Films are getting longer and longer, and this year’s awards season is no exception - providing a headache for cinema programmers and potential discomfort for audiences.
Alfred Hitchcock once said: “The length of a film should be directly related to the endurance of the human bladder.” By that measure, viewers of Martin Scorsese’s The Irishman will have to dash out of the theatre at least once during its 209-minute runtime.
This is becoming a familiar feeling to cinemagoers who have seen run-times rise in recent years. The top 10 films of 2008 at the UK and Ireland box office had an average duration of 112 minutes while the top 10 of 2018 averaged out at 126 minutes, as do the equivalent titles for 2019 to date, according to Comscore.
Supersized films have also translated into bumper box office with Quentin Tarantino’s Once Upon A Time In… Hollywood running 161 minutes and making $367m worldwide; horror sequel It: Chapter Two lasting 169 minutes and topping $450m worldwide; and Avengers: Endgame clocking in at a whopping 181 minutes and ranking as the biggest release of all time with $2.8bn at the global box office.
“The recent example of Avengers: Endgame suggests that audiences are not necessarily dissuaded from seeing a film on the basis of its length,” says Phil Clapp, CEO of the UK Cinema Association. “A film should perhaps be as long as it needs to tell its story in an engaging way, in a way that continues to appeal to the audience over the entirety of the film. But the longer it is, the less showings can reasonably fit into the day, with a potential impact on overall revenues generated.”
Many cinema chains will not face this problem with The Irishman, as the likes of AMC and Regal in the US and Vue and Picturehouse in the UK have simply refused to screen it. This is not a result of its weighty run- time but because Netflix opted not to respect the 16-week window (90 days in the US) of theatrical exclusivity and will begin streaming the film on November 27. Scorsese’s gangster drama will, however, receive a limited release in the UK from November 8 at Everyman, Curzon and independent cinemas.
Crispin Lilly, CEO of Everyman Media Group, says: “There are two perspectives on this [running times]. There’s the blunt, commercial side and the more esoteric side. If you talk about it on a purely operational level, we’re pleasantly delighted by anything under two hours. But, fundamentally, we love quality films and, if a film is good, people will want to see it.”
With The Irishman, Lilly acknowledges Everyman will struggle to programme three screenings in a day. “But it’s not the sort of film you’d play too early in the day and it will over-index in terms of weekend screenings,” he says. Lilly also believes multiplexes would have programmed the film, in spite of its length, had Netflix observed the theatrical window.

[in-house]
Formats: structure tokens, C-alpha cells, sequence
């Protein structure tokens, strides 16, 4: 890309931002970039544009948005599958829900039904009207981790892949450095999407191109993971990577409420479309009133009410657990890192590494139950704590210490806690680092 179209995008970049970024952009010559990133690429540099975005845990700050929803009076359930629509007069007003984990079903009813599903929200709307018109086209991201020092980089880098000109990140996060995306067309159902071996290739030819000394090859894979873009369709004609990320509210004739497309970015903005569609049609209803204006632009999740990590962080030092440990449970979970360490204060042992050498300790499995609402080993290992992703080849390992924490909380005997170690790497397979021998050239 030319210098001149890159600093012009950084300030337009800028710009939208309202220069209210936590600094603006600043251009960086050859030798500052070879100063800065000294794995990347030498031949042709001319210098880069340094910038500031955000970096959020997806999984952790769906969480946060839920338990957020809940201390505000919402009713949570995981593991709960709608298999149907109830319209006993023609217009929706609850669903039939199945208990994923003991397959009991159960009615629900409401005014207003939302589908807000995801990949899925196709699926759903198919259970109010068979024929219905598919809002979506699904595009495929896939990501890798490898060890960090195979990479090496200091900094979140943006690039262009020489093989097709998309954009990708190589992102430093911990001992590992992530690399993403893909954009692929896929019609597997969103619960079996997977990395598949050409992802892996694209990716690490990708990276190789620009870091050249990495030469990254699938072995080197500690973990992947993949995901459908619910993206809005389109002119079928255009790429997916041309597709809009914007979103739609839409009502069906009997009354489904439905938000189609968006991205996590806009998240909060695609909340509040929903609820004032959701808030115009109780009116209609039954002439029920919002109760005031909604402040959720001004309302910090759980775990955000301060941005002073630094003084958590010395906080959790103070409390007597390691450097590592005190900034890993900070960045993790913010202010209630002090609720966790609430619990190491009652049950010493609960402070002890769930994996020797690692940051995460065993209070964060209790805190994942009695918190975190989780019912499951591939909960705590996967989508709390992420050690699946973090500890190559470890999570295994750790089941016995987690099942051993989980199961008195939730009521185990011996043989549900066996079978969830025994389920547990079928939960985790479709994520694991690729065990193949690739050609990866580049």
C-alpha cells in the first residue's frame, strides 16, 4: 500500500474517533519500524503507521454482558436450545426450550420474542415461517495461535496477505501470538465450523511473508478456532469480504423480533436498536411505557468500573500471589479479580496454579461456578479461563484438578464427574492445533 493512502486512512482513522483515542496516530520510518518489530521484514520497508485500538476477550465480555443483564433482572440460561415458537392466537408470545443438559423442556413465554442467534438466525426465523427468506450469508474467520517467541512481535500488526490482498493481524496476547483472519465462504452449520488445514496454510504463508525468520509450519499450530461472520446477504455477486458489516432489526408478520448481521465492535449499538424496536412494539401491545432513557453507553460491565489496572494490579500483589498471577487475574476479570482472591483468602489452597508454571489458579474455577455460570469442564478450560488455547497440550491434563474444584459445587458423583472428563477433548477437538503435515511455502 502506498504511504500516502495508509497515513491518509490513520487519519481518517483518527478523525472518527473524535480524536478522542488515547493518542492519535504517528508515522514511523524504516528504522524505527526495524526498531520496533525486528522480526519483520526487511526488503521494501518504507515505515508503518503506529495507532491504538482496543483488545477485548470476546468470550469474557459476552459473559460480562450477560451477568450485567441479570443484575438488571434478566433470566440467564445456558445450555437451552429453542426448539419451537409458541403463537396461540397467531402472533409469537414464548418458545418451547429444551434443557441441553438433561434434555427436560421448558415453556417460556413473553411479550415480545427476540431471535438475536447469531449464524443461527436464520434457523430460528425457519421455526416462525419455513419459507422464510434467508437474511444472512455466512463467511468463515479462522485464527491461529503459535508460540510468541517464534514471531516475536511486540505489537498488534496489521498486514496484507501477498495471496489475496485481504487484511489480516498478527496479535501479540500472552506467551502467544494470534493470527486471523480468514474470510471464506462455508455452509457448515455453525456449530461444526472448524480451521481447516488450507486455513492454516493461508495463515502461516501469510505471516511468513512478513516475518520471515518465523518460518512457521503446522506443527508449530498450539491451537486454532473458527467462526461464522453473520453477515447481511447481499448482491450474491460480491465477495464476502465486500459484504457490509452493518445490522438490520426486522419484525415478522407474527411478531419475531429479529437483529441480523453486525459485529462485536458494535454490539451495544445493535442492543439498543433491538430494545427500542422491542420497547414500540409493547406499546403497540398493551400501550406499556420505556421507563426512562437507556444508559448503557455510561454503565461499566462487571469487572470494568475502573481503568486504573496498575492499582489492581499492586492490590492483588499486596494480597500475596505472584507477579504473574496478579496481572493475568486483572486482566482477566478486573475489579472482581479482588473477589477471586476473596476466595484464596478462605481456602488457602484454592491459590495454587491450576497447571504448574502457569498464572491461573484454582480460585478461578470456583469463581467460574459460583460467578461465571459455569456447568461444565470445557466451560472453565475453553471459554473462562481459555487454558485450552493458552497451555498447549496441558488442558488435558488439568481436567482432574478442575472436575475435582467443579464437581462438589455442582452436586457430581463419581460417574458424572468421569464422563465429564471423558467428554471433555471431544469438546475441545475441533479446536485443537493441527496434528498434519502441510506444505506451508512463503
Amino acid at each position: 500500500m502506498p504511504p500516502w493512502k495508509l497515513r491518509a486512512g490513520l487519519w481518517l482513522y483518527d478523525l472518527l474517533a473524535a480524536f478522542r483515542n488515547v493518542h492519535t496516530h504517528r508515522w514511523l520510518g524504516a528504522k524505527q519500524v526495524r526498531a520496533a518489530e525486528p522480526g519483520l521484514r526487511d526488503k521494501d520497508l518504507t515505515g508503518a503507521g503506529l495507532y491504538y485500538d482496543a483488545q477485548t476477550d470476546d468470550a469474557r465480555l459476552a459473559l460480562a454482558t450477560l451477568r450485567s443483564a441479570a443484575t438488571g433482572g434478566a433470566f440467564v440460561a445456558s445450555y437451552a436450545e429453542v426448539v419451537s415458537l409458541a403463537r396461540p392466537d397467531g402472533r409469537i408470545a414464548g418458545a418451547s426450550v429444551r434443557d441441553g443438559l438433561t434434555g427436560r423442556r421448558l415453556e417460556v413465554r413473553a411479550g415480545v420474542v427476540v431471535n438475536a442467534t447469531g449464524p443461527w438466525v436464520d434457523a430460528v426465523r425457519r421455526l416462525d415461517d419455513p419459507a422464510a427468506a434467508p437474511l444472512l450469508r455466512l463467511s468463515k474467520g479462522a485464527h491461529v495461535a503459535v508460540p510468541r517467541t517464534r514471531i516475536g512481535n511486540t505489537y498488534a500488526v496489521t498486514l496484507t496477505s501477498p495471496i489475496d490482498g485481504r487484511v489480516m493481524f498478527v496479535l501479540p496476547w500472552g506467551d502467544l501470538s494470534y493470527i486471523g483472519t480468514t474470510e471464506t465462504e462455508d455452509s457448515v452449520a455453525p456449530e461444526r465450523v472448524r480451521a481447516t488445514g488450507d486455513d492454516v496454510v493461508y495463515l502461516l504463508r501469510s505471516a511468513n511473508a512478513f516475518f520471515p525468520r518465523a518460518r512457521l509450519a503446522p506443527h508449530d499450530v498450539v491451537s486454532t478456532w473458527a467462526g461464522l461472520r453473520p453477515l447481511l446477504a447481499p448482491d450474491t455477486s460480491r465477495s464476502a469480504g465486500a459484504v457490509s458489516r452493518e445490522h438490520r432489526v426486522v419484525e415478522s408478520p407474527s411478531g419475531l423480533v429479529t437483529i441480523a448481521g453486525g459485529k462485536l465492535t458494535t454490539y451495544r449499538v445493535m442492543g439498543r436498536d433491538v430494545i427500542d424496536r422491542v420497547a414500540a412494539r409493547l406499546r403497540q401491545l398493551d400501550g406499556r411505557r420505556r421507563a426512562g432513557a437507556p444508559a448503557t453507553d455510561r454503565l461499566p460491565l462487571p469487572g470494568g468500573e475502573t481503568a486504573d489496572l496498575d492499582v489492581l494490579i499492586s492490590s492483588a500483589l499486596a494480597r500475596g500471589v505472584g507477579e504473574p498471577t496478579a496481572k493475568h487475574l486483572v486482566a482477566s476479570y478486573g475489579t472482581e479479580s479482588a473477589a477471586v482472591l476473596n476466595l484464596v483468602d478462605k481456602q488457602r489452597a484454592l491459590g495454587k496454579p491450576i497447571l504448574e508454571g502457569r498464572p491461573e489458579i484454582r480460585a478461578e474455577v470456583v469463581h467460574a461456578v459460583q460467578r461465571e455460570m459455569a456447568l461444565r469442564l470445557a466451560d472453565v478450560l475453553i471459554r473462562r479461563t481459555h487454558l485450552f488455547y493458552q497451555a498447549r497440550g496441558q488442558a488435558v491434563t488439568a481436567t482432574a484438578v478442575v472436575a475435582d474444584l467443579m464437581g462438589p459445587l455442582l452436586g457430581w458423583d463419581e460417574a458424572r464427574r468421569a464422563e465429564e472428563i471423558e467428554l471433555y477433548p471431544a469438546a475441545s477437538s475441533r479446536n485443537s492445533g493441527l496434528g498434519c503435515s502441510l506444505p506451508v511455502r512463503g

Beyond exceptions like Scorsese and the big-budget spectacles of Marvel and Star Wars films, the Everyman chief says: “What bugs me is a filmmaker who hasn’t tightened up a film to be commercial enough. The average person goes to the cinema three times a year and they crave formula, entertainment and brevity. They do not want a two-and-a-half-hour film.”
Indie and foreign-language titles also benefit from running under two hours, according to Eve Gabereau, managing director of distribution and production company Modern Films. “A film with a long running time can be a negative, in terms of exhibitors getting people through the door, and you consider whether audiences will take the time,” says Gabereau. “But if a film is good and the reviews are good, it hopefully doesn’t matter to audiences.”
While head of Soda Pictures (now known as Thunderbird Releasing), Gabereau oversaw the UK release of Maren Ade’s German hit Toni Erdmann, where its 162-minute runtime was part of its unique selling point (“Have you seen this three-hour German comedy?”).
She faced a similar challenge with 189-minute German drama Never Look Away, which received glowing reviews and Oscar nominations but struggled to find an audience on home turf; original UK distributor Curzon backed out and put the rights back on the table, allowing Modern Films to secure it. “We chose to do fewer shows over a longer period of time,” recalls Gabereau of the strategy, adding that the film was released in two parts in France. Her approach paid off, with Never Look Away finally reaching $159,000 (£123,000) in the UK — 9.6 times its three-day opening weekend figure.
Prestige foreign titles with long runtimes set for UK release include Bong Joon Ho’s Palme d’Or winner Parasite (132 minutes), which Curzon Artificial Eye will handle; Cannes Un Certain Regard winner The Invisible Life Of Euridice Gusmao (139 minutes), distributed by New Wave Films; and Wang Xiaoshuai’s Berlinale award-winner So Long, My Son (185 minutes), also handled by Curzon. Terrence Malick’s A Hidden Life, which combines English and German language, runs at 173 minutes.
“The great running-time debate is in full swing with filmmakers increasingly pushing the envelope with films that not only test the stamina of audiences, but also the cinema’s bandwidth in terms of the number of showings per day,” says box-office analyst Paul Dergarabedian of Comscore. “It’s actually a fantastic show of support by the studios to filmmakers, who are enabled to fully realise their vision on the big screen despite the fact a film hovering around the three-hour mark is technically at a disadvantage with regard to generating revenue.
“While conventional wisdom would dictate long running times hurt box-office potential, particularly on opening weekend,” Dergarabedian adds, “the benefits that come in the long run from the long-form cinema experience may be worth the risk.”